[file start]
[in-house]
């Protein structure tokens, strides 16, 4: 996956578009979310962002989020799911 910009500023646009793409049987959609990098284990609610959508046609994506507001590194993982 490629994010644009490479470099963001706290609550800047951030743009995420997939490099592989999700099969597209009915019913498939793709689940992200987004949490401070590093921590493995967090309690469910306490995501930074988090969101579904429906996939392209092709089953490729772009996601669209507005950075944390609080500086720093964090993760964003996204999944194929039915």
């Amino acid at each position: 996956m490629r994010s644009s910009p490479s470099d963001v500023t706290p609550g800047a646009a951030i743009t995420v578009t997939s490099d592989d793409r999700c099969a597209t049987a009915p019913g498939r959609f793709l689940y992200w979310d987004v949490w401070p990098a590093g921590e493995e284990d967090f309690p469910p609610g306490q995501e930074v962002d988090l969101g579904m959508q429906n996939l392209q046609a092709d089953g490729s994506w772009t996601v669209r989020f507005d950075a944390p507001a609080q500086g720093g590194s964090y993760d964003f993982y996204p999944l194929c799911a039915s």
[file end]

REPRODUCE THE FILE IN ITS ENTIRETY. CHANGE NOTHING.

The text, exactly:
[in-house]
């Protein structure tokens, strides 16, 4: 996956578009979310962002989020799911 910009500023646009793409049987959609990098284990609610959508046609994506507001590194993982 490629994010644009490479470099963001706290609550800047951030743009995420997939490099592989999700099969597209009915019913498939793709689940992200987004949490401070590093921590493995967090309690469910306490995501930074988090969101579904429906996939392209092709089953490729772009996601669209507005950075944390609080500086720093964090993760964003996204999944194929039915």
């Amino acid at each position: 996956m490629r994010s644009s910009p490479s470099d963001v500023t706290p609550g800047a646009a951030i743009t995420v578009t997939s490099d592989d793409r999700c099969a597209t049987a009915p019913g498939r959609f793709l689940y992200w979310d987004v949490w401070p990098a590093g921590e493995e284990d967090f309690p469910p609610g306490q995501e930074v962002d988090l969101g579904m959508q429906n996939l392209q046609a092709d089953g490729s994506w772009t996601v669209r989020f507005d950075a944390p507001a609080q500086g720093g590194s964090y993760d964003f993982y996204p999944l194929c799911a039915s």